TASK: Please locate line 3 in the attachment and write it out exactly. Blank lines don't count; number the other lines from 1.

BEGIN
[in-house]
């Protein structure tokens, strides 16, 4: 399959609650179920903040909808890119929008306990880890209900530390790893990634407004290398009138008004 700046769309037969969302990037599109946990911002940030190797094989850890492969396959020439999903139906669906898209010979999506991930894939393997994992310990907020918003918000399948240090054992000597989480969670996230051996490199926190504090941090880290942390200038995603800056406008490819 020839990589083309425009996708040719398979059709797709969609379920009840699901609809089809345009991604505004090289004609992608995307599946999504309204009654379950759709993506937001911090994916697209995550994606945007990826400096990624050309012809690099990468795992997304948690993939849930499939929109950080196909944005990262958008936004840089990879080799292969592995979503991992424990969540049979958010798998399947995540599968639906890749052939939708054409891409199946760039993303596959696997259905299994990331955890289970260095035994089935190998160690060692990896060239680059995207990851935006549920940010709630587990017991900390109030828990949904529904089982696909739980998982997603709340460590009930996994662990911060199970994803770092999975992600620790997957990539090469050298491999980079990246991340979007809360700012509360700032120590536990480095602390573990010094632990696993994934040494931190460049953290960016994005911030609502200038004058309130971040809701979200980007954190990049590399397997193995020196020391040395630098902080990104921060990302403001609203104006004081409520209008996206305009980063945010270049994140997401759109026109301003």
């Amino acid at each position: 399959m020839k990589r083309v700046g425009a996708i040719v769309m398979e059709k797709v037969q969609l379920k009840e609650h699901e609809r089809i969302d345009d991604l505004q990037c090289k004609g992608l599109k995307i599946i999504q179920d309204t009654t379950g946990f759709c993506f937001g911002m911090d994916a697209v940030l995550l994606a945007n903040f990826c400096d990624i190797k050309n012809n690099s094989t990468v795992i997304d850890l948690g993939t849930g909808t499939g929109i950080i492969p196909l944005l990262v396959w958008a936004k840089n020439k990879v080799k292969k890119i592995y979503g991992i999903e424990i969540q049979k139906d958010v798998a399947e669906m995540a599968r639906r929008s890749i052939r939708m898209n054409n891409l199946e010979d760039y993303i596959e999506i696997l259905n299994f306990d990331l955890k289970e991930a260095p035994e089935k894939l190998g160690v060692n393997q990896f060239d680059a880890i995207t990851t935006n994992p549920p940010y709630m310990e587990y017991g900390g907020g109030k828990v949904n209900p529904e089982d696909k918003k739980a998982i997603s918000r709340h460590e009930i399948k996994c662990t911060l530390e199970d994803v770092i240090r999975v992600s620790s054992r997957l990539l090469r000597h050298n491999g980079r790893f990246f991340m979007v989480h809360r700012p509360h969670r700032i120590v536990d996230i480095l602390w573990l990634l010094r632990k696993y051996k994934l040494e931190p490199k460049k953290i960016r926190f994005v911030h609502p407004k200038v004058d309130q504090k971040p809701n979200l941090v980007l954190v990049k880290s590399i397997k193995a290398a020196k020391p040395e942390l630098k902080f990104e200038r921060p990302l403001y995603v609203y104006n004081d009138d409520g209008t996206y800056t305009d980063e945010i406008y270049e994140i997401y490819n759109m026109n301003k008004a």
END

């Amino acid at each position: 399959m020839k990589r083309v700046g425009a996708i040719v769309m398979e059709k797709v037969q969609l379920k009840e609650h699901e609809r089809i969302d345009d991604l505004q990037c090289k004609g992608l599109k995307i599946i999504q179920d309204t009654t379950g946990f759709c993506f937001g911002m911090d994916a697209v940030l995550l994606a945007n903040f990826c400096d990624i190797k050309n012809n690099s094989t990468v795992i997304d850890l948690g993939t849930g909808t499939g929109i950080i492969p196909l944005l990262v396959w958008a936004k840089n020439k990879v080799k292969k890119i592995y979503g991992i999903e424990i969540q049979k139906d958010v798998a399947e669906m995540a599968r639906r929008s890749i052939r939708m898209n054409n891409l199946e010979d760039y993303i596959e999506i696997l259905n299994f306990d990331l955890k289970e991930a260095p035994e089935k894939l190998g160690v060692n393997q990896f060239d680059a880890i995207t990851t935006n994992p549920p940010y709630m310990e587990y017991g900390g907020g109030k828990v949904n209900p529904e089982d696909k918003k739980a998982i997603s918000r709340h460590e009930i399948k996994c662990t911060l530390e199970d994803v770092i240090r999975v992600s620790s054992r997957l990539l090469r000597h050298n491999g980079r790893f990246f991340m979007v989480h809360r700012p509360h969670r700032i120590v536990d996230i480095l602390w573990l990634l010094r632990k696993y051996k994934l040494e931190p490199k460049k953290i960016r926190f994005v911030h609502p407004k200038v004058d309130q504090k971040p809701n979200l941090v980007l954190v990049k880290s590399i397997k193995a290398a020196k020391p040395e942390l630098k902080f990104e200038r921060p990302l403001y995603v609203y104006n004081d009138d409520g209008t996206y800056t305009d980063e945010i406008y270049e994140i997401y490819n759109m026109n301003k008004a």